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Government Bonds and Treasury bills: everything covered

What is fixed income? The so-calledĀ fixed incomeĀ - Treasury bills, government bonds, obligationsĀ ... - areĀ debt instruments issued by a state or priv

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What is fixed income?

The so-calledĀ fixed incomeĀ – Treasury bills, government bonds, obligationsĀ … – areĀ debt instruments issued by a state or private company,Ā homogenized with the same value that allows them to be exchanged between investors.

Difference between government bonds and Treasury bills

One of the main differences is the term of the issue:

Treasure letters

They are for emissions of less than 18 monthsĀ .Ā The discount formula is used by which we buy a nominal, minus theĀ interest rateĀ applicable to the operation, andĀ the total nominal amountĀ is returned to us atĀ maturityĀ .

Government bonds and obligations

They are for issues over 18 months.Ā Ā TheĀ paymentĀ of coupons is used, where at the initial moment we pay the nominal or aĀ percentageĀ on it and we are paid coupons (quarterly, semi-annual or annual) of the% on the nominal being, on the expiration date of theĀ productĀ , when the nominal plus the lastĀ correspondingĀ couponĀ is returnedĀ .

What are government bonds?

Among all these instruments,Ā the governmentĀ bondĀ is aĀ long-term securityĀ .Ā Government bonds and obligations are issued by the Government toĀ financeĀ theĀ public deficitĀ .

Difference between government bonds and obligations

The only difference between a bond and anĀ obligationĀ is theirĀ repaymentĀ termĀ :

  • Government bonds and obligations are issued and “promise” aĀ fixedĀ returnĀ that is paid in annual payments.
  • Securities issued at a value (Ā nominal valueĀ ) pay a specified explicit interest on theĀ investmentĀ .Ā That is, a 3% bond will periodically pay the equivalent of 3% of the initial investment.
  • Issues are made throughĀ competitiveĀ auctionĀ and by tranches toĀ ensureĀ high liquidity.
  • Treasury bills areĀ short-termĀ .
  • The bonds are issued for 3 and 5 years.
  • The bonds are issued for 10, 15 and 30 years.
  • They are issued in nominal amounts of ā‚¬ 1,000 or multiples of this amount.

Where are government bonds and obligations traded?

These products are thenĀ listed on the market during their life span in order to offer the investor theĀ optionĀ to sell or buy them before reaching their endĀ , which will be when they return all theĀ investedĀ capitalĀ to the investor.Ā Thus,Ā Ā the real price of the security may be above, below or at par with the nominal value during its life (1,000 euros per security), this may depend on:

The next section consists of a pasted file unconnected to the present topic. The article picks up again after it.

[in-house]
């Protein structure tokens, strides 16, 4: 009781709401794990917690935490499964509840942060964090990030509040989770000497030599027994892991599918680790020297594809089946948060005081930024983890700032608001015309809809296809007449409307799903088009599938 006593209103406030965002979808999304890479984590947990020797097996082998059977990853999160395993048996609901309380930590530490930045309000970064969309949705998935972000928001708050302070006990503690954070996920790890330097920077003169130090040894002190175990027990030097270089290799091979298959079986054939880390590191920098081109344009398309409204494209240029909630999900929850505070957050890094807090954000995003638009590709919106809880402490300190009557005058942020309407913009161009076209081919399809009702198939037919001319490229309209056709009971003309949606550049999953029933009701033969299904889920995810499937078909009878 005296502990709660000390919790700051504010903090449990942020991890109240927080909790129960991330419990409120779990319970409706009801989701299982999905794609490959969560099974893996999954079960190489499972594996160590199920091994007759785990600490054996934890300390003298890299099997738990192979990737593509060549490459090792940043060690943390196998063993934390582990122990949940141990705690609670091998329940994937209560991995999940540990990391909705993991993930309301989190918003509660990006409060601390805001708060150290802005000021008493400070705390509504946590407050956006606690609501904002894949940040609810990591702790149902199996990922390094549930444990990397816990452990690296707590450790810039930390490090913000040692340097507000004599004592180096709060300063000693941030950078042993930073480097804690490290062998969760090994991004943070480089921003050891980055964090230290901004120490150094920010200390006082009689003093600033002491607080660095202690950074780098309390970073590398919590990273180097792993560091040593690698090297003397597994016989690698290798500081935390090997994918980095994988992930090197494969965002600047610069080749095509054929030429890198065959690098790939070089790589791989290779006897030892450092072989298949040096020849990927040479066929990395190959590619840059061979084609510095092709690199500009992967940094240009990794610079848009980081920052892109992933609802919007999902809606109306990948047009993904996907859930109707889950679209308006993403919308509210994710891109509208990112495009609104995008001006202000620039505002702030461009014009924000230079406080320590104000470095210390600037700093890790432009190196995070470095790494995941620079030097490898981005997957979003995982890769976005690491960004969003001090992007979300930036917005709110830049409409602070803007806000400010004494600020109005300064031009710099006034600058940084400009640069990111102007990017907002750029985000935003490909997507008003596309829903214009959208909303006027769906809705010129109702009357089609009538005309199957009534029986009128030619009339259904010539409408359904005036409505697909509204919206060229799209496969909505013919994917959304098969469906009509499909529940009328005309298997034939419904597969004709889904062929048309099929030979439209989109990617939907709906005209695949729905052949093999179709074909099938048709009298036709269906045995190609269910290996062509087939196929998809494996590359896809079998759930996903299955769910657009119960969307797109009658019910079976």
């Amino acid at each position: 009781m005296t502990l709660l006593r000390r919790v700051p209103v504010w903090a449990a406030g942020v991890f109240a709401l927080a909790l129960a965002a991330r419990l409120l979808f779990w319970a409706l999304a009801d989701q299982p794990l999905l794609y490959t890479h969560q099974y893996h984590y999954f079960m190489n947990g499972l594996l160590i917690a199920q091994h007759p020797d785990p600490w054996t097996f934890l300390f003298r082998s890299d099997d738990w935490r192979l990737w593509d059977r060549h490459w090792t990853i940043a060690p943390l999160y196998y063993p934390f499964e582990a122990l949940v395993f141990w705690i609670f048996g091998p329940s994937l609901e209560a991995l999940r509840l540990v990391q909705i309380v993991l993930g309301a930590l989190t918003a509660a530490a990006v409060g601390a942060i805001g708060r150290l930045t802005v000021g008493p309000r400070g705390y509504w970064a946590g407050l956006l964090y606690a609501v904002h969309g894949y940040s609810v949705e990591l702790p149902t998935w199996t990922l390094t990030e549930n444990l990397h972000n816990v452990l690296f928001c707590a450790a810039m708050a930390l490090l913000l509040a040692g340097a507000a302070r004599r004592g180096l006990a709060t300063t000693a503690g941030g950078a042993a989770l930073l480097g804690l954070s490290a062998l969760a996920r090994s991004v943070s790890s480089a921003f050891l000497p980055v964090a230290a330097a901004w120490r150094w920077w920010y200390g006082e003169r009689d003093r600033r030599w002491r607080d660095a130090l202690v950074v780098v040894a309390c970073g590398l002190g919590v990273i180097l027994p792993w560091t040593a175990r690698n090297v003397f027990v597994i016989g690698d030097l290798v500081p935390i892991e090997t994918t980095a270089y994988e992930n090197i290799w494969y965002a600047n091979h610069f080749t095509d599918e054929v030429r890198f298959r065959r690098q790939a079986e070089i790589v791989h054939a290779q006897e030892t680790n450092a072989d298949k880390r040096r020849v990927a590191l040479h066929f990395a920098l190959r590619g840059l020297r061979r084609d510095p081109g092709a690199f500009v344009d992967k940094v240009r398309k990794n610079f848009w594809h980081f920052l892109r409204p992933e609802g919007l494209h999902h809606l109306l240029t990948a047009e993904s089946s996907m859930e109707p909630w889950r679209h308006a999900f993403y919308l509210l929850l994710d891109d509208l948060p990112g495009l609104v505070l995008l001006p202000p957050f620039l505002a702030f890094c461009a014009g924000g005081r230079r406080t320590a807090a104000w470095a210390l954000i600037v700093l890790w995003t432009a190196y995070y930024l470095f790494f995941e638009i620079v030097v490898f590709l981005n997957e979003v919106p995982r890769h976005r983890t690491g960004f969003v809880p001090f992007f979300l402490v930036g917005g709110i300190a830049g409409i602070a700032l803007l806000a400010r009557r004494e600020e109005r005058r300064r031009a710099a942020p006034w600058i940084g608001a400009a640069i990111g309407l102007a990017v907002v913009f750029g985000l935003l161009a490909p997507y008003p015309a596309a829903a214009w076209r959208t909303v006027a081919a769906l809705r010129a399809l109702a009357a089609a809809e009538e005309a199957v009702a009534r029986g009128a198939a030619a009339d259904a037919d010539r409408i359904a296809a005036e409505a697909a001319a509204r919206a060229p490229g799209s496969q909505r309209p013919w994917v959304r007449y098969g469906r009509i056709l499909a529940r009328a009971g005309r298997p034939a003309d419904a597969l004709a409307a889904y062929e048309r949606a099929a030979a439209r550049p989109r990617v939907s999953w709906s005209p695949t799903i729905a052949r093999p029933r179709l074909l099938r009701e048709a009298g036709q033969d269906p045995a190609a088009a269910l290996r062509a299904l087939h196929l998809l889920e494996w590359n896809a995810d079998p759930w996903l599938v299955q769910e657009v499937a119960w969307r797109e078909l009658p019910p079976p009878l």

• The proximity or remoteness of the coupon payment (interest on the nominal amount).
  • The interest of the secondary market at the time of purchase
  • Health of theĀ economyĀ of the country or of the issuing company.

What is the profitability of government bonds?

The profitability is predetermined throughout the life of the government bondĀ (coupon) so that if it is maintained until its maturity, the investor will know exactly how much and when it will be obtained, as long as theĀ issuingĀ company or bodyĀ complies with the payments.

Currently there are other more sophisticated types of bonds, with variable interest linked to certain indicators, such as interest rates (Euribor, etc.), stock indices, or even the evolution of a certainĀ shareĀ , index, etc.Ā What makes the profitability of these specific products is no longer defined from the beginning.

TheĀ profitability is related to the credit quality ā€“capacity to pay the debtā€“ of the issuer,Ā so the worse the creditĀ ratingĀ (Ā ratingĀ ), the greater theĀ riskĀ and therefore the higher the profitability offered will have to be for an investor to be interested .

How do interest rates affect government bonds?

What most affects the performance of fixed income is the evolution of interest ratesĀ .Ā The investor who wants to sell a fixed income security before its repayment date runs an interest rate risk.Ā This risk will be greater, the longer the term of repayment of the title.Ā In other words, if interest rates rise, new issues of fixed income in theĀ primary market willĀ have to increase their emission rates and changes in the market for fixed income already issued will fall.